When a colorful Australian sports legend and the manager of the Los Angeles Athletic Club's Riviera Polo Fields, Snowy Baker, became the boxing promoter at the Olympic Auditorium, which was owned by the Los Angeles Athletic Club (L.A.A.C.), Baker hired a veteran matchmaker, Joe Waterman. An all-around boxing man, Waterman had a great deal of success as a matchmaker at many venues, including the Olympic during at least two previous stints. But in 1942, Waterman didn't stay long because of personal health problems. As a result, Babe McCoy became Waterman's replacement.
    Babe McCoy

    Snowy Baker was the boxing promoter at the Olympic Auditorium for about a year. After Baker left, Cal Eaton took over the post. About the same time, a red-headed woman named Aileen LeBell would become the business manager. Lebell had worked for the L.A.A.C. or for one of the bigwigs of the club, Frank Garbutt. Eaton, Lebell, and McCoy would form a formidable trio, with McCoy being regarded the key member at the time, due to his knowledge of the boxing business.

    Since World War II was raging at the time, unemployment was practically nil and people had plenty of money to spend. As a result, the timing of the trio couldn't have been better. Despite the fact that the Olympic Auditorium had gone through some tough times during the 1930s because of the Great Depression, it was regarded as a venue with great potential. In fact, a number of boxing people had some success at the Olympic previously. They included Joe Levy, Jack Doyle, Wad Wadhams, and Joe Waterman.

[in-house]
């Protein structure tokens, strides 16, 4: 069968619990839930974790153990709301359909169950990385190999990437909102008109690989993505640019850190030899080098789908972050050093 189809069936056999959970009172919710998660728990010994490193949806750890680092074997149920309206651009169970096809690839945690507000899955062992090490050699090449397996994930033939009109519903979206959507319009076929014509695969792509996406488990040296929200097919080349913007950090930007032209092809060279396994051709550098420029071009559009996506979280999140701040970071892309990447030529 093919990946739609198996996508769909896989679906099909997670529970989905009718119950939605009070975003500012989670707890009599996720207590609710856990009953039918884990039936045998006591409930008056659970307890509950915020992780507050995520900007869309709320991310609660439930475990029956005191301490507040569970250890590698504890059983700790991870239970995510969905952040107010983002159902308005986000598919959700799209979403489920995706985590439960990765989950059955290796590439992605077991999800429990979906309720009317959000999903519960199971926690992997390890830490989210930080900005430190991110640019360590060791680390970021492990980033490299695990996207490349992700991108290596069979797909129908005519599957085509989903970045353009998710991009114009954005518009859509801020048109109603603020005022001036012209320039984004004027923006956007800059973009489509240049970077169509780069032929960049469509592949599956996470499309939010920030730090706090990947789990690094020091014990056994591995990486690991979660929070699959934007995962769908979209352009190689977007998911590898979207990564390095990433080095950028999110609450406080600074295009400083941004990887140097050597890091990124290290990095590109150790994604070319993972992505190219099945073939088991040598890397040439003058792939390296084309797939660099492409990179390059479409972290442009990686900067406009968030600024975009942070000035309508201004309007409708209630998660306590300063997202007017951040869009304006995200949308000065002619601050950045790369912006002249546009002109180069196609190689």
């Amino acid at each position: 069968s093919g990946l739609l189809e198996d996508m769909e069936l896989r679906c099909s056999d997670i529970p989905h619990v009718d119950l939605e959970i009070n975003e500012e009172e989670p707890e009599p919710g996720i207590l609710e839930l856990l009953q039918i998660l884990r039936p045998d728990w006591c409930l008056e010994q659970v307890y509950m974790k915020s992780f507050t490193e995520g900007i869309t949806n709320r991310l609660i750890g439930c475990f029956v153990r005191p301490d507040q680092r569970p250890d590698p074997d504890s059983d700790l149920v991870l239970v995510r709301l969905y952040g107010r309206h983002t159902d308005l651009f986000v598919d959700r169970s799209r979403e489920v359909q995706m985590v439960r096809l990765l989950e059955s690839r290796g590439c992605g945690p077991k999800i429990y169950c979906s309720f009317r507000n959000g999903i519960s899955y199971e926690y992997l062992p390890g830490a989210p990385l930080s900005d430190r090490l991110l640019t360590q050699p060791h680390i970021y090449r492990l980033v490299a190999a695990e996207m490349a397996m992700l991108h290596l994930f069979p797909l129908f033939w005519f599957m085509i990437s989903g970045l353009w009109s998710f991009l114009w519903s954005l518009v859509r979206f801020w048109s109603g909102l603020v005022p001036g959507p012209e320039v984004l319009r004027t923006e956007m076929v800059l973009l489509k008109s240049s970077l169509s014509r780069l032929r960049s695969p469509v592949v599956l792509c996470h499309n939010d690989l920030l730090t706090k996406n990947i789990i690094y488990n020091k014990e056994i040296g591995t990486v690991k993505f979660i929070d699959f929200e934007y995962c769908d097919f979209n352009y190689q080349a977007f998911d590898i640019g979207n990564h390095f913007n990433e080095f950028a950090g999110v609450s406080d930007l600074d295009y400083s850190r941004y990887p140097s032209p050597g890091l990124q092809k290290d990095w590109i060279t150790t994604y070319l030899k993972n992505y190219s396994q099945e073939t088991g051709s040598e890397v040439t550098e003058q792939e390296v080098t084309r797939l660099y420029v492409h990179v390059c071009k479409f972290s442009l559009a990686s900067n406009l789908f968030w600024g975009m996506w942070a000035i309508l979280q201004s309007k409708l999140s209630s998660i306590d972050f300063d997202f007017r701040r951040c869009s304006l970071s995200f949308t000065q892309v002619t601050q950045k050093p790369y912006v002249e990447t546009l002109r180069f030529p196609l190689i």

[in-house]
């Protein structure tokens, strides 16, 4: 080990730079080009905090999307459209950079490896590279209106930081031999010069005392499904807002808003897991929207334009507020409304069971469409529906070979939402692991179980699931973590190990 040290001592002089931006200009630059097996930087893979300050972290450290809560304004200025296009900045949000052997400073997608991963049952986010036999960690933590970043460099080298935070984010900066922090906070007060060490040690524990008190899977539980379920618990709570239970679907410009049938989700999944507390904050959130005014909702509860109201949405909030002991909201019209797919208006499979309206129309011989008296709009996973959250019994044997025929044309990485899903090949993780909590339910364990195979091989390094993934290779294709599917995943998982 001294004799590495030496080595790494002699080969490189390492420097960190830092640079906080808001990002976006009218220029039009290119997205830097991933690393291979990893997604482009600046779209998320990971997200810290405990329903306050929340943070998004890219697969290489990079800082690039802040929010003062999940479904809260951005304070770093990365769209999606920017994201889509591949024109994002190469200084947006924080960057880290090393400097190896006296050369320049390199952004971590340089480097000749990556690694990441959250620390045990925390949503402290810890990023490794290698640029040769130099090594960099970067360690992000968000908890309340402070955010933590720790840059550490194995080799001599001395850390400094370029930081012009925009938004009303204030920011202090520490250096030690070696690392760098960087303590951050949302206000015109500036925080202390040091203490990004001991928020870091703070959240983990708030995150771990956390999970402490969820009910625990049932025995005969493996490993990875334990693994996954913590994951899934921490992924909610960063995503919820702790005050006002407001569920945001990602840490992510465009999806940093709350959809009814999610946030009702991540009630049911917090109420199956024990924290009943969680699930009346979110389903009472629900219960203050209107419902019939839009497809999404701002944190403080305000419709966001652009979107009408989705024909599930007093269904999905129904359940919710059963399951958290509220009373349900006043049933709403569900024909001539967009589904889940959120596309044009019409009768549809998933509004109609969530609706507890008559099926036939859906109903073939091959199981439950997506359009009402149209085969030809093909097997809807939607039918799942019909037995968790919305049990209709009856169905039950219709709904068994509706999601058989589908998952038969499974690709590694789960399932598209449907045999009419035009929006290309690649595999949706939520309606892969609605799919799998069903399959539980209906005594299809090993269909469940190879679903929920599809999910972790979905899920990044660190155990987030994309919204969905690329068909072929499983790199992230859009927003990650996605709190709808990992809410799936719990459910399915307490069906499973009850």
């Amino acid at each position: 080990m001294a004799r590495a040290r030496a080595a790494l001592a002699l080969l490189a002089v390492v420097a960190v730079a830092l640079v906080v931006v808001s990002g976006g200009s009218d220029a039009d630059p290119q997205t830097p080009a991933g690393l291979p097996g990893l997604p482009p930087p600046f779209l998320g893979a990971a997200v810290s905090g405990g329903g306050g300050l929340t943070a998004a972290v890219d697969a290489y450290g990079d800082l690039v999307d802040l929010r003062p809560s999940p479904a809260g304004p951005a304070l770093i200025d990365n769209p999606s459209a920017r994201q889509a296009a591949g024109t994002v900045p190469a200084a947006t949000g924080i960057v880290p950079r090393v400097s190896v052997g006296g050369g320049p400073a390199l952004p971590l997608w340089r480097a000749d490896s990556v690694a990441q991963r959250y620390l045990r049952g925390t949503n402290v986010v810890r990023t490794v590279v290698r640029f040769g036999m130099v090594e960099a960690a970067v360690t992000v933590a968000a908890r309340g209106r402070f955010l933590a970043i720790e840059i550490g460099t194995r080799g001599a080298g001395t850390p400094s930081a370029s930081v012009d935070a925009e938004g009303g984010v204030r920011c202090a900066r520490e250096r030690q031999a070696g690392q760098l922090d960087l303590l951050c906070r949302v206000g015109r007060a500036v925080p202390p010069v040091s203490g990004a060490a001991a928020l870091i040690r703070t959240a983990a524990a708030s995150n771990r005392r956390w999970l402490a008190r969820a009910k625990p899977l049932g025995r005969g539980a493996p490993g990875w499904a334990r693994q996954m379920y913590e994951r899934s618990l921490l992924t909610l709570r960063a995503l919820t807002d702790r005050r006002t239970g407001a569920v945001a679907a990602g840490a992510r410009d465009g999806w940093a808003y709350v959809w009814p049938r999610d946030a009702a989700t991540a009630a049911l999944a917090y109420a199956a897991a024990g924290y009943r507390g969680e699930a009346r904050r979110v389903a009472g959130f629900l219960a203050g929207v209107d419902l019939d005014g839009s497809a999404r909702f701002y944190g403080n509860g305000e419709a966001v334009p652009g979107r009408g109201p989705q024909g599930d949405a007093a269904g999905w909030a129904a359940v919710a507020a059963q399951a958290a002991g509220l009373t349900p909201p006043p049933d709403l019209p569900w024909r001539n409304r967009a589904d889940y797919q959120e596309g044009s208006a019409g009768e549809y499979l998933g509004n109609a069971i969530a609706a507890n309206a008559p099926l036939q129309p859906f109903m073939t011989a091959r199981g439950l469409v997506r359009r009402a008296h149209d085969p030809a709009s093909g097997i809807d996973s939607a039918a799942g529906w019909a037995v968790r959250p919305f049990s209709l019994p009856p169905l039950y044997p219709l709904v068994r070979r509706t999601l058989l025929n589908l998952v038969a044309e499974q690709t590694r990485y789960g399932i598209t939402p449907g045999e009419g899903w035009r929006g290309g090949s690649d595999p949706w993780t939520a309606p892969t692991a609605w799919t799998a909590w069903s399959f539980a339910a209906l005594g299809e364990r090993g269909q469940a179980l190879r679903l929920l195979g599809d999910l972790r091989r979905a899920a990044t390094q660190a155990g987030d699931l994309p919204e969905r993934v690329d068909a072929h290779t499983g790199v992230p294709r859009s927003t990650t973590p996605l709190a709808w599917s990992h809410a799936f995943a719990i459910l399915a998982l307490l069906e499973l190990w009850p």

In 1956 the California State Athletic Commission banned Babe McCoy for life for having arranged fixed matches along the West Coast from the late 1940s through the mid-1950s.

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    Re: History of California Boxing in Photos

    Art "Golden Boy" Aragon/Tommy Campbell, May. 16, 1950

    At the Olympic Auditorium at Los Angeles, Art "Golden Boy" Aragon scored a three-round knockout over Tommy Campbell after a questionable second round which saw Aragon decked for a seven count. Midway in the second round Campbell caught Aragon flush on the jaw with a right cross to the chin which sent Aragon careening through the ropes and onto the apron of the ring. Referee Reggie Gilmore waved Campbell to a neutral corner and began counting over Aragon, the 1 to 5 favorite. Golden Boy stood up on wobbly legs, but Campbell made no move to step into action and as Aragon moved across the ring they fell into a clinch without throwing a punch. At the end of the round the referee went to Campbell's corner and told him to get in there and fight or his license would be taken away. Campbell made an effort in the third, but Aragon came out like a tiger and a vicious left hook followed by a powerful right cross dropped Campbell for a nine count. As he arose Aragon rushed him and with a crushing right dropped him for the full count. An investigation the day following the fight saw both fighters cleared on all counts but Campbell's California license was taken away because he has failing sight in one eye. A crowd of 7,500 was on hand, contributing a gross of $16,558.